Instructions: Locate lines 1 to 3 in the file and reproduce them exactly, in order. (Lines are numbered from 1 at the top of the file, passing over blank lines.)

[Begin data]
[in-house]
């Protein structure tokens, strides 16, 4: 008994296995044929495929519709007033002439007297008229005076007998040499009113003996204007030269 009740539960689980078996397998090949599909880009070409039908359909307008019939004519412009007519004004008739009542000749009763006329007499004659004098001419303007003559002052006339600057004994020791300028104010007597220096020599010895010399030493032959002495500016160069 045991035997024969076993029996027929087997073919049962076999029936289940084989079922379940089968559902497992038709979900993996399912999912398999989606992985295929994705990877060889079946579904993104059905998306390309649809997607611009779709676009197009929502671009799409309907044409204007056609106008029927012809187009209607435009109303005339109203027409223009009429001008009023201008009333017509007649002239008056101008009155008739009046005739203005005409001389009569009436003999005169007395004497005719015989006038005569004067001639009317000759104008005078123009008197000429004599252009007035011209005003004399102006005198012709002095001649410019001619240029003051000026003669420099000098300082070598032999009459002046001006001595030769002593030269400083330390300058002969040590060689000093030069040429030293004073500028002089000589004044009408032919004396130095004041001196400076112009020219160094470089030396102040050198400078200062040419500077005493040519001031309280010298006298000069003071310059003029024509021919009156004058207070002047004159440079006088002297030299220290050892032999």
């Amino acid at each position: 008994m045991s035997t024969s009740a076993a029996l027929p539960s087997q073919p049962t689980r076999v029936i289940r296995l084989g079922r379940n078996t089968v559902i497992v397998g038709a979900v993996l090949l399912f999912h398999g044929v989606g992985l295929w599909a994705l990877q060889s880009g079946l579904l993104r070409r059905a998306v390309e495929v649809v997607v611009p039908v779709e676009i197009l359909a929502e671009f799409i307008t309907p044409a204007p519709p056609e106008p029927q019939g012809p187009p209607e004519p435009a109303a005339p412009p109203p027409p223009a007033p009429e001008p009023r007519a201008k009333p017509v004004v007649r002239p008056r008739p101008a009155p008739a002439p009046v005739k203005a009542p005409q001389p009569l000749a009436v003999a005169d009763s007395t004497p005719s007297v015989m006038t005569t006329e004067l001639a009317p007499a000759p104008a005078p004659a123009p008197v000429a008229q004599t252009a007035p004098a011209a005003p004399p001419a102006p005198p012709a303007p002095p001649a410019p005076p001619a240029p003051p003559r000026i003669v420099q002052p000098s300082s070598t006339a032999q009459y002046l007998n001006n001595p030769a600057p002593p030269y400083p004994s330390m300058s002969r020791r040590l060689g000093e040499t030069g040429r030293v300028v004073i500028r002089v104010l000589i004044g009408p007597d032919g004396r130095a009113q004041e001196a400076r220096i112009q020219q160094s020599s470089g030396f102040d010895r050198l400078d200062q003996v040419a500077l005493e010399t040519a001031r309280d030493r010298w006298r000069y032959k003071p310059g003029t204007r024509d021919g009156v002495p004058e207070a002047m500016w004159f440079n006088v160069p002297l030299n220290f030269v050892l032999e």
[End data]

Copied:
[in-house]
């Protein structure tokens, strides 16, 4: 008994296995044929495929519709007033002439007297008229005076007998040499009113003996204007030269 009740539960689980078996397998090949599909880009070409039908359909307008019939004519412009007519004004008739009542000749009763006329007499004659004098001419303007003559002052006339600057004994020791300028104010007597220096020599010895010399030493032959002495500016160069 045991035997024969076993029996027929087997073919049962076999029936289940084989079922379940089968559902497992038709979900993996399912999912398999989606992985295929994705990877060889079946579904993104059905998306390309649809997607611009779709676009197009929502671009799409309907044409204007056609106008029927012809187009209607435009109303005339109203027409223009009429001008009023201008009333017509007649002239008056101008009155008739009046005739203005005409001389009569009436003999005169007395004497005719015989006038005569004067001639009317000759104008005078123009008197000429004599252009007035011209005003004399102006005198012709002095001649410019001619240029003051000026003669420099000098300082070598032999009459002046001006001595030769002593030269400083330390300058002969040590060689000093030069040429030293004073500028002089000589004044009408032919004396130095004041001196400076112009020219160094470089030396102040050198400078200062040419500077005493040519001031309280010298006298000069003071310059003029024509021919009156004058207070002047004159440079006088002297030299220290050892032999």
């Amino acid at each position: 008994m045991s035997t024969s009740a076993a029996l027929p539960s087997q073919p049962t689980r076999v029936i289940r296995l084989g079922r379940n078996t089968v559902i497992v397998g038709a979900v993996l090949l399912f999912h398999g044929v989606g992985l295929w599909a994705l990877q060889s880009g079946l579904l993104r070409r059905a998306v390309e495929v649809v997607v611009p039908v779709e676009i197009l359909a929502e671009f799409i307008t309907p044409a204007p519709p056609e106008p029927q019939g012809p187009p209607e004519p435009a109303a005339p412009p109203p027409p223009a007033p009429e001008p009023r007519a201008k009333p017509v004004v007649r002239p008056r008739p101008a009155p008739a002439p009046v005739k203005a009542p005409q001389p009569l000749a009436v003999a005169d009763s007395t004497p005719s007297v015989m006038t005569t006329e004067l001639a009317p007499a000759p104008a005078p004659a123009p008197v000429a008229q004599t252009a007035p004098a011209a005003p004399p001419a102006p005198p012709a303007p002095p001649a410019p005076p001619a240029p003051p003559r000026i003669v420099q002052p000098s300082s070598t006339a032999q009459y002046l007998n001006n001595p030769a600057p002593p030269y400083p004994s330390m300058s002969r020791r040590l060689g000093e040499t030069g040429r030293v300028v004073i500028r002089v104010l000589i004044g009408p007597d032919g004396r130095a009113q004041e001196a400076r220096i112009q020219q160094s020599s470089g030396f102040d010895r050198l400078d200062q003996v040419a500077l005493e010399t040519a001031r309280d030493r010298w006298r000069y032959k003071p310059g003029t204007r024509d021919g009156v002495p004058e207070a002047m500016w004159f440079n006088v160069p002297l030299n220290f030269v050892l032999e």